At this point I don't really think the Premier can answer questions about this with any credibility. What we need is to see the government record....the emails and documents surrounding the BC Rail deal, and the evidence gathered by police during their investigation. The best hope to clear the air is that this case goes to trial.

The Globe and Mail BC Bureau opened the Liberal's closet door and started rattling the skeletons. Gary Mason is on top of this story and today writes All right, Campbell, time to talk about the e-mails. He says, "Government's handling of this matter is disgraceful and shows nothing but contempt for the concerns of B.C. citizens." Don't miss it.
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Self interest before public interest

An earlier post "Power from the powerful" listed the following political insiders and their connections to private power production.
  • Geoff Plant, former BC Liberal Attorney General, now chair of Renaissance Power.
  • Mark Grant, BC Liberal executive director, resigns December 12, 2008 to join Rupert Peace Power.
  • David Cyr, former Assistant to BC Liberal Minister Mike de Jong, is now a director at Plutonic Power.
  • Robert Poore, recently worked under the Provincial Revenue Minister of the Province of BC, now is a senior director at Plutonic Power.
  • Tom Syer, who has held a variety of senior positions in the BC Government including Gordon Campbell's Deputy Chief of Staff, is now a director at Plutonic Power.
  • Bill Irwin, after holding key positions in the BC Ministries of Land and Water, and Crown Lands, now is a director at Plutonic Power.
  • Bruce Young, has held several high profile positions with the BC Liberal party and lobbied his own party on behalf of Katabatic Power is listed as a director of Atla Energy.
  • Stephen Kukucha, former senior policy advisor for the BC Ministry of Environment, is now president and CEO of Atla Energy.
  • Paul Taylor, after his work as President and CEO of crown corporation ICBC as well as high level positions in the BC Government, is now President and CEO of Naikun Wind Energy Group.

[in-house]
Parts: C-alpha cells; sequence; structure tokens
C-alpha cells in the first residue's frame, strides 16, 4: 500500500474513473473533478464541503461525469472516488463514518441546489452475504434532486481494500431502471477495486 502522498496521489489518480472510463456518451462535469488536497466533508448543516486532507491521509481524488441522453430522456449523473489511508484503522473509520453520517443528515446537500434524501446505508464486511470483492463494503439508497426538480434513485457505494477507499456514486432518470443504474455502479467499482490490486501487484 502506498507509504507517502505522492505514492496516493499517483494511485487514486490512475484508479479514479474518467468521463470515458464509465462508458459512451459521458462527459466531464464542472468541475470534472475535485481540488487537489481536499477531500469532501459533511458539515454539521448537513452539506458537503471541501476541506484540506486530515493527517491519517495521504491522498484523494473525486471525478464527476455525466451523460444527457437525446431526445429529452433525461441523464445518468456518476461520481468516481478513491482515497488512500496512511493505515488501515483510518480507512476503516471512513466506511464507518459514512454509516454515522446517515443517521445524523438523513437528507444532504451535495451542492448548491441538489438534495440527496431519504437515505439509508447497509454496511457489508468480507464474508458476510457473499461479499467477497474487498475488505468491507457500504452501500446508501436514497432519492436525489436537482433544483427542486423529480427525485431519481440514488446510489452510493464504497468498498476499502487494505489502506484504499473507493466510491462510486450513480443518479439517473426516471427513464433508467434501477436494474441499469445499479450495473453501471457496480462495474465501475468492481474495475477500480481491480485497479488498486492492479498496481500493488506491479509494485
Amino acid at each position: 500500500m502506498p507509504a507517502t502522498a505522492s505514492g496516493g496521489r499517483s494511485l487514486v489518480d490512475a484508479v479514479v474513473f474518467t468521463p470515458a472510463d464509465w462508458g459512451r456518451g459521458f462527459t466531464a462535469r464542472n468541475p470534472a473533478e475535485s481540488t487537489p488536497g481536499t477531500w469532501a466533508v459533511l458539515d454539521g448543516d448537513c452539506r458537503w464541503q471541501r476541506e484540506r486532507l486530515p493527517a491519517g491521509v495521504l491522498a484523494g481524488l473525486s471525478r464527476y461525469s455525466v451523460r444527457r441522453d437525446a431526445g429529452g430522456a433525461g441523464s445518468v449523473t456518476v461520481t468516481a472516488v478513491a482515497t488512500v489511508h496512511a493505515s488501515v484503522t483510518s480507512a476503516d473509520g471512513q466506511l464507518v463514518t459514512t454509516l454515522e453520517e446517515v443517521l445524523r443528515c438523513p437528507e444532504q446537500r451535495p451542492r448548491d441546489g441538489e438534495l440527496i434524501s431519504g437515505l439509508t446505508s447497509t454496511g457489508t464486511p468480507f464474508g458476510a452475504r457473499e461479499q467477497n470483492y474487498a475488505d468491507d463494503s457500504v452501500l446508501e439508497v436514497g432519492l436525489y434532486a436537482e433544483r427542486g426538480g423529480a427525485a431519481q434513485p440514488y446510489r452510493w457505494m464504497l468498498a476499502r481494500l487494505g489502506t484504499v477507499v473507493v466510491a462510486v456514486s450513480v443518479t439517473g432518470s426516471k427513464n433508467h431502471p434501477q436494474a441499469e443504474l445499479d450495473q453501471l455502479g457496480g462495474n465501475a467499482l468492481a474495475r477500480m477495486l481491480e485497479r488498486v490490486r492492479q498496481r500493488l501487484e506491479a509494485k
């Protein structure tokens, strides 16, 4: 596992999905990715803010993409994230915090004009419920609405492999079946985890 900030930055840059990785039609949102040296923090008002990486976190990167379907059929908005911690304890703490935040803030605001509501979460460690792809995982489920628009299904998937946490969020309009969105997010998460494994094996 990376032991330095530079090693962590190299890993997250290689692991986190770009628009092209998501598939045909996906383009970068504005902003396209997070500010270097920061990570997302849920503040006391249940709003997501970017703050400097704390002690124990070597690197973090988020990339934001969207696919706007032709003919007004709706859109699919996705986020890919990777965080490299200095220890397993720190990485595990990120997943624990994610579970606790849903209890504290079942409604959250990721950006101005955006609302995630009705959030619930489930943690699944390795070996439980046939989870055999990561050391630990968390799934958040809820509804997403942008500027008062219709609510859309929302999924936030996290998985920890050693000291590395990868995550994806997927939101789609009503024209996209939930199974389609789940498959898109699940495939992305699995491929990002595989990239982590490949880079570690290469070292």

• Michael J. O'Conner, former President and CEO of Crown Corporation BC Transit, now holds senior positions at Naikun.
  • Jackie Hamilton, formerly held various BC Government environmental assessment and regulatory management positions, is now a VP at Cloudworks Energy.
  • And last but not least, Bob Herath, former Assistant Regional Water Manager for the BC Ministry of Environment is now with Syntaris Power. Bob Herath signed water licences in 2006-7 that are now owned by the same company he left gov't for in 2007. Syntaris Power
Common Ground in Stolen Rivers names additional associates of government or government entities who serve or served private power producers:
  • Patrick Kinsella, Co-chair of 2001 and 2005 BC Liberal provincial campaigns, has consulted for Alcan, Accenture and now Plutonic Power. Alleged to have worked for both CN and BC Rail as BC Rail was being sold to CN.
  • Doug Bishop, formerly 32 years with BC Hydro and its subsidiary Powerex, now with Plutonic Power/GE.
  • Bruce Ripley spent the last 2 of his 16 years at BC Hydro as VP Engineering, now President and COO of Plutonic Power/GE.
  • Elisha McCallum (Moreno), after 7 years with BC Hydro as a media relations manager, moved to a directorship with Plutonic Power/GE.
  • Michael Margolick, held positions in resource and strategic planning at BC Hydro, now is the Vice President of Power and Transmission planning at Naikun Wind.
  • Robert Price, after a 30-year career at BC Hydro and Power Authority which culminated as the utility's Vancouver Island transmission line construction, supervision and operations manager, now a member of the Hawkeye 'team'.
  • Paul Adams, after a 33-year career with BC Hydro in which he held senior management positions, now is another 'team' member at Hawkeye.
  • Ron Monk, former BC Hydro Engineer, now employed by Kerr Wood Leidal engineering firm used by IPPs.
  • Wayne Chambers, a former BC Hydro power plant and substation operator, now a manager at Cloudworks.
  • Alexander Kiess, after long career with BC Hydro in management, now works as a consultant to Syntaris Power.
Save Our Rivers Society needs help. Support them financially, if you can. Read about the issues at their website.

The deceivers sold off BC Rail and much of its vast land bank with agreements they still hide. They built the Whistler Highway without tolls to benefit friendly land developers who will subdivide and sell private property along the route including the former BCR lands in Howe Sound, north of West Vancouver.